Larry Summers On the Moon

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Nearly 40 years to the day that Neil Armstrong and Buzz Aldrin first set foot on the Moon, the United States celebrated late last week with another exercise in weightlessness: a speech to the Peterson Institute for International Economics by National Economic Council Chairman Lawrence Summers.

Summers, an eminence grise in Democratic circles and a key architect of Clinton-era economic policies, has often been one of the few sources of comfort to those of us who fear the Democratic Party's hybrid of ignorance and contempt for markets. But in his address to the Washington-based think tank, Summers revealed that he has internalized the economic logic of the Obama Administration: that a more centrally-planned marketplace can escape the rules of economic gravity.

It didn't help Summers' case that the lion's share of his task was defending the indefensible: Obama's sputtering stimulus plan. Repeating now familiar arguments from a White House on the defensive, the chairman noted that "the impact of the Recovery Act [will] build up over time, peaking during 2010 with about 70 percent of the total stimulus provided in the first 18 months."

This emphasis on delayed and diluted expectations is the only escape hatch left for the Obama Administration after its claims that the stimulus would keep unemployment under 8.5 percent have been given the lie by jobless numbers that have broken double digits in 15 states and are perilously close to doing so nationally.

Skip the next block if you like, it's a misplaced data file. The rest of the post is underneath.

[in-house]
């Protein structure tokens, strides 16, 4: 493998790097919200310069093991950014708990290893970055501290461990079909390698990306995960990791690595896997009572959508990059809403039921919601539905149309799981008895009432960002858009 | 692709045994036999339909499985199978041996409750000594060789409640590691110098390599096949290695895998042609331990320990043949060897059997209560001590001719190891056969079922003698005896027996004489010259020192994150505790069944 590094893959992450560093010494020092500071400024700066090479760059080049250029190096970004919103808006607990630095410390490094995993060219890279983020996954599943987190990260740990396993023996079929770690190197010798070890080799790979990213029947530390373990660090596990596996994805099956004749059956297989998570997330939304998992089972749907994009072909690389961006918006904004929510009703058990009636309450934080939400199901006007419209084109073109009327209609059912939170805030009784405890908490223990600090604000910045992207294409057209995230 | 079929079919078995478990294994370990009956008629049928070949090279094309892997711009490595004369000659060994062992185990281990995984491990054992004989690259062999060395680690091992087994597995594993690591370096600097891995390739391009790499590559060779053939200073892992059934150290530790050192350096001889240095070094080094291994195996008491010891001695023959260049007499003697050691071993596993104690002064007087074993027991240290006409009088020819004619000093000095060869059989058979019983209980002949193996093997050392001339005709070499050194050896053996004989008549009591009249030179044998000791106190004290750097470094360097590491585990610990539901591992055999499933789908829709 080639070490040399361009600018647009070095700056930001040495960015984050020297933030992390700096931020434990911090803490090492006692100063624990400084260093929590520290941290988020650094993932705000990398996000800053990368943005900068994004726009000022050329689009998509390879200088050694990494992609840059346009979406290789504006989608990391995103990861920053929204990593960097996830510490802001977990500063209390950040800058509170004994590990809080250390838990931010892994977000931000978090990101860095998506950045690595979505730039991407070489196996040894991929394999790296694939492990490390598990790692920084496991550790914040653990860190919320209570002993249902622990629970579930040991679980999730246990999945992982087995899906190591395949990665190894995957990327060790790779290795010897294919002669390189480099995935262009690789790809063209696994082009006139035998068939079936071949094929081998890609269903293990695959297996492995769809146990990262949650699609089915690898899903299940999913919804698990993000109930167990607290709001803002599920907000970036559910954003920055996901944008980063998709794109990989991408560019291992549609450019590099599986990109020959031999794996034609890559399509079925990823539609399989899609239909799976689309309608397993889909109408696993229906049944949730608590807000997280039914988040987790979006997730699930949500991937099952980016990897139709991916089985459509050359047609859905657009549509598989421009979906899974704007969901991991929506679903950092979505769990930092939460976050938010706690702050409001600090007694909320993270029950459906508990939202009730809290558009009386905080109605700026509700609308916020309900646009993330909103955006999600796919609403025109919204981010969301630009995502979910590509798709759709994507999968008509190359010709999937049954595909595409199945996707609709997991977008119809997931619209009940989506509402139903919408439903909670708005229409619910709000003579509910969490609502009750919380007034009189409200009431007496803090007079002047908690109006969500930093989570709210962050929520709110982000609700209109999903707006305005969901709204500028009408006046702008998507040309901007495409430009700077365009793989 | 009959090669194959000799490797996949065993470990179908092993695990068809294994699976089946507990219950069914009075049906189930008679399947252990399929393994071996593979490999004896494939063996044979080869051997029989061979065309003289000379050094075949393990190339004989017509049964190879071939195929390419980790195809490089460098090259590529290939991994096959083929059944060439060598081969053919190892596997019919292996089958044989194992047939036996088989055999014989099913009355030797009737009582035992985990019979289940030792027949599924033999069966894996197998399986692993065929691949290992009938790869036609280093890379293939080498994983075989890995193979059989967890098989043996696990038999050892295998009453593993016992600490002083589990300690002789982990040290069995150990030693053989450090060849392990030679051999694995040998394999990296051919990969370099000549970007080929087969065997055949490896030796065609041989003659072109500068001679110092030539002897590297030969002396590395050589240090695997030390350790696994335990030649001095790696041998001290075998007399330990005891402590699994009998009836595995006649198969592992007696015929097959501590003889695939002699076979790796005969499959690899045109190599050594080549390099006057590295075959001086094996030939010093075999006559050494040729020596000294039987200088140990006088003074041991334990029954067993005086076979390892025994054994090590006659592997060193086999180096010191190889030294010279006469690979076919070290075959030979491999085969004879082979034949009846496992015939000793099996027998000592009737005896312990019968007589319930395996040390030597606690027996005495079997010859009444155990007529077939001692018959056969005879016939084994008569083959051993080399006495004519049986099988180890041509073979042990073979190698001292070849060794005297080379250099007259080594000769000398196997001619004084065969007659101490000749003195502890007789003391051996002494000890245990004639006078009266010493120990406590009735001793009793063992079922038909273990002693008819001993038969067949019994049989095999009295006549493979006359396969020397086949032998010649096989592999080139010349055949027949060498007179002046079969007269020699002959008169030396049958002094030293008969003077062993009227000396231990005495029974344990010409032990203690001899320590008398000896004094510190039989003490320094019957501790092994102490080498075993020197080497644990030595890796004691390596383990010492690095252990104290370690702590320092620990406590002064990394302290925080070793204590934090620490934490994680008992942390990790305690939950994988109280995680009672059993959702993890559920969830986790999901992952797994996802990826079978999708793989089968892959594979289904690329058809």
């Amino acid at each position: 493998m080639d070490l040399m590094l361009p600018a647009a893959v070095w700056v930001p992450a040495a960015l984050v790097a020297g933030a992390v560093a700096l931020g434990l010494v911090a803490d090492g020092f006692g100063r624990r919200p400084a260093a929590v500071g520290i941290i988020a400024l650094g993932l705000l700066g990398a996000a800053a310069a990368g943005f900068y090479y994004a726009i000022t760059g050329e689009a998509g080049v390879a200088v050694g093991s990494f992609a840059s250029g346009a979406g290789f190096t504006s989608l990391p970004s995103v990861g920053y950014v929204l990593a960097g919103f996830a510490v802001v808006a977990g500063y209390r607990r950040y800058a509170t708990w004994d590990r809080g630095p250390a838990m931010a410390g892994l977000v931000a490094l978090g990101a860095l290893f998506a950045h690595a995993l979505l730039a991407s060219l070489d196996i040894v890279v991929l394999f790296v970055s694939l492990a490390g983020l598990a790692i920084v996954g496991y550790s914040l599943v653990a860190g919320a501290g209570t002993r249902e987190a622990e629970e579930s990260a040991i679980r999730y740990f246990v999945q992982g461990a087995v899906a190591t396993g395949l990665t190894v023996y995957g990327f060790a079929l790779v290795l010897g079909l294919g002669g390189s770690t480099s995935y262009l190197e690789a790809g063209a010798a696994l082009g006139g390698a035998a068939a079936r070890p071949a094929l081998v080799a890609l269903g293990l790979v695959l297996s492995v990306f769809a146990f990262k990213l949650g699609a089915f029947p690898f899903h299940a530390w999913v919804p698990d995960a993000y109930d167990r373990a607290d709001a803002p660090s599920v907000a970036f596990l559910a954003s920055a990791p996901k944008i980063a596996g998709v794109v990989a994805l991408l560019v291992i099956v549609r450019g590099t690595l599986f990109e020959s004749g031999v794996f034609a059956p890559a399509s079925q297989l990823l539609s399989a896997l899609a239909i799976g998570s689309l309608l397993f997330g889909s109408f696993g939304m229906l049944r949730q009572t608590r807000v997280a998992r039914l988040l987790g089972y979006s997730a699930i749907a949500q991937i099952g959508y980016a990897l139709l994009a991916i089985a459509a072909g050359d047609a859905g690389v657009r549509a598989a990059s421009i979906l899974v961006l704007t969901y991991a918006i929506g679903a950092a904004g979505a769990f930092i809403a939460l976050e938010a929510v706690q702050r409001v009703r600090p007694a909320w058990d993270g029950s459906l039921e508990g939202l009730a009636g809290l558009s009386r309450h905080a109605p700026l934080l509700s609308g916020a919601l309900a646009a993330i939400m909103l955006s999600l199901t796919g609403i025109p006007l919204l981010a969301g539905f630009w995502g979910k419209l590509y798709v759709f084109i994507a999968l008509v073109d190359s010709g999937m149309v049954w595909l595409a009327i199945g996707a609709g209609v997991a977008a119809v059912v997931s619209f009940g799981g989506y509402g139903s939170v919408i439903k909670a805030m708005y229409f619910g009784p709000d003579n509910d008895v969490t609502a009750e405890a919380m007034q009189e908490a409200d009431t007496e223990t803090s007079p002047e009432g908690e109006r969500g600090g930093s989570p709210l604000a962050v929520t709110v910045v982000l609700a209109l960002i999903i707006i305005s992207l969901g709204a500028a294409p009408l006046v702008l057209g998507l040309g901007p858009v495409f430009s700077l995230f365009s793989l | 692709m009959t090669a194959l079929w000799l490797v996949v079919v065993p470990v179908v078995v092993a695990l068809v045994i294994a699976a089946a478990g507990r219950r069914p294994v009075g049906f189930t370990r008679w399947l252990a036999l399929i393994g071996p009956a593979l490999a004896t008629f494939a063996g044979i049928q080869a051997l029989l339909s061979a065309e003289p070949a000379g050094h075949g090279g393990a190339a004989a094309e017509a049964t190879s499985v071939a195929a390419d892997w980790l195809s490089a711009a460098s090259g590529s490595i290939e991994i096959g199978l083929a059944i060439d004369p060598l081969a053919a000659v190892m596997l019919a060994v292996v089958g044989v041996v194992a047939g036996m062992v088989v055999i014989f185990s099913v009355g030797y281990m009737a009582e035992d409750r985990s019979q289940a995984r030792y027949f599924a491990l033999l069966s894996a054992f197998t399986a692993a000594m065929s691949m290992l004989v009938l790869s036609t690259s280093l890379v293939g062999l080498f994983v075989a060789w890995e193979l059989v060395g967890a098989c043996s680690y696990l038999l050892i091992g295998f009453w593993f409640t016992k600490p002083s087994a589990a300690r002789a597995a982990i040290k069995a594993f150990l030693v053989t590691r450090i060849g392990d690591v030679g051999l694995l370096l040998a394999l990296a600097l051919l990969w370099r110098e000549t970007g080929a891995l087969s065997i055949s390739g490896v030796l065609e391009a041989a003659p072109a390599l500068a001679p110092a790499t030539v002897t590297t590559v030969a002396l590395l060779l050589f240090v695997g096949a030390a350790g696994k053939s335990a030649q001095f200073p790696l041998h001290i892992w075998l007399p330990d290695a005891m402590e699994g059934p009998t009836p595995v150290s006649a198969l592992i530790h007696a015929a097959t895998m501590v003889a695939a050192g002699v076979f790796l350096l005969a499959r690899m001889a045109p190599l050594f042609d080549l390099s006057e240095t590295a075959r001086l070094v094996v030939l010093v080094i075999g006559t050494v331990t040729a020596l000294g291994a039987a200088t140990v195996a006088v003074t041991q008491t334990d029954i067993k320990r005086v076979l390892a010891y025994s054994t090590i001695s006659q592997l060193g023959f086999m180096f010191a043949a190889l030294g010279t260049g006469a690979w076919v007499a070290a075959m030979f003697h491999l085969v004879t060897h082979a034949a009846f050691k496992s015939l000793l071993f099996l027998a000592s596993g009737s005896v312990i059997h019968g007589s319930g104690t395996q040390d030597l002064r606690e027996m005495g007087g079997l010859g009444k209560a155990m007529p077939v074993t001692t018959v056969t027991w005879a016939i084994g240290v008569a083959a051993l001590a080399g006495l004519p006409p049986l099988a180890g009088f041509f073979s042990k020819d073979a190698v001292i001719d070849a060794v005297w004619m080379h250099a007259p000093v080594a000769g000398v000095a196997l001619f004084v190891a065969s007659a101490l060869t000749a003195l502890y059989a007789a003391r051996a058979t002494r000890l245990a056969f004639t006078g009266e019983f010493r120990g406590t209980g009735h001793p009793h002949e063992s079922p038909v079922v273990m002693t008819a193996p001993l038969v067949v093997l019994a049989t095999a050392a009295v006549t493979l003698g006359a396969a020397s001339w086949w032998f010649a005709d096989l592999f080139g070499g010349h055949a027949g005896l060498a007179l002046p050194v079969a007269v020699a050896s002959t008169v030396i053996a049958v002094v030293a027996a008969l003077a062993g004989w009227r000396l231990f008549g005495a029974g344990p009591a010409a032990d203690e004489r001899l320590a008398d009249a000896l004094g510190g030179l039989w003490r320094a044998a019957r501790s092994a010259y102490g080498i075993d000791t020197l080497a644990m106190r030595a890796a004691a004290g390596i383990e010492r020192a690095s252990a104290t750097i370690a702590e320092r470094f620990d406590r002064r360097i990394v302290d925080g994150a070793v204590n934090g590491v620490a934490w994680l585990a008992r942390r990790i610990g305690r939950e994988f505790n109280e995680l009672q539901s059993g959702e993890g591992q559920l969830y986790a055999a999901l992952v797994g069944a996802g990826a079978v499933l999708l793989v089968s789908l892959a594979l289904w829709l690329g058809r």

But Summers' rationale also begs an intellectually provocative question. If this administration - or any other, for that matter - is capable of allocating capital more efficiently than the private sector, why wait 18 months to do so? If it is within the power of the stimulus's authors to generate economic salvation on a whim, why couldn't it be done by now? The White House response is generally two-fold.

First, there is Obama's familiar trope that "it took a long time to get into this mess and it will take a long time to get out of it." This is the kind of elementary school pap that passes for serious thinking in a White House communications office, but nowhere is it written that there's an ironclad rule of proportionality between the time it takes to create a crisis and the time it takes to recover from one. President Warren Harding ended the recession of the early 1920s in less than three years through a policy of cutting taxes, cutting spending and rolling back costly and wasteful regulation. By contrast, Herbert Hoover and Franklin D. Roosevelt made the Great Depression a more than decade-long affair through a mélange of massive government interventions in the economy. Like a serious health problem, how you got there is a lot less important than how you respond.